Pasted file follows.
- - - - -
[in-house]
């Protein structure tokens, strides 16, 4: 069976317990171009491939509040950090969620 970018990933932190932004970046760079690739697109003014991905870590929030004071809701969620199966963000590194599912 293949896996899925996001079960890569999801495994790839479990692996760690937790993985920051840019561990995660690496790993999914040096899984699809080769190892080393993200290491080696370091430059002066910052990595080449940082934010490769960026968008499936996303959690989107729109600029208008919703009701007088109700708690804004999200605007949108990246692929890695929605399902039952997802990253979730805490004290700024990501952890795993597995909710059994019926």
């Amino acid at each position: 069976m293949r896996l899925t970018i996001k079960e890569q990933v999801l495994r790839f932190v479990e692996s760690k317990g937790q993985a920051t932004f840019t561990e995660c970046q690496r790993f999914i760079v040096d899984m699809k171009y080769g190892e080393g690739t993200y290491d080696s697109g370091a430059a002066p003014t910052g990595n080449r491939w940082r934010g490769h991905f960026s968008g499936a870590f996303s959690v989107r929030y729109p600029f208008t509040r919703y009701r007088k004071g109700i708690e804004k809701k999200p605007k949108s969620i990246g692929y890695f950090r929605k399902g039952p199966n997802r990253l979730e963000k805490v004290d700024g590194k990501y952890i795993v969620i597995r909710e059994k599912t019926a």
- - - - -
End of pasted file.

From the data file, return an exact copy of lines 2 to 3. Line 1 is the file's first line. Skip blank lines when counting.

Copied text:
């Protein structure tokens, strides 16, 4: 069976317990171009491939509040950090969620 970018990933932190932004970046760079690739697109003014991905870590929030004071809701969620199966963000590194599912 293949896996899925996001079960890569999801495994790839479990692996760690937790993985920051840019561990995660690496790993999914040096899984699809080769190892080393993200290491080696370091430059002066910052990595080449940082934010490769960026968008499936996303959690989107729109600029208008919703009701007088109700708690804004999200605007949108990246692929890695929605399902039952997802990253979730805490004290700024990501952890795993597995909710059994019926």
């Amino acid at each position: 069976m293949r896996l899925t970018i996001k079960e890569q990933v999801l495994r790839f932190v479990e692996s760690k317990g937790q993985a920051t932004f840019t561990e995660c970046q690496r790993f999914i760079v040096d899984m699809k171009y080769g190892e080393g690739t993200y290491d080696s697109g370091a430059a002066p003014t910052g990595n080449r491939w940082r934010g490769h991905f960026s968008g499936a870590f996303s959690v989107r929030y729109p600029f208008t509040r919703y009701r007088k004071g109700i708690e804004k809701k999200p605007k949108s969620i990246g692929y890695f950090r929605k399902g039952p199966n997802r990253l979730e963000k805490v004290d700024g590194k990501y952890i795993v969620i597995r909710e059994k599912t019926a």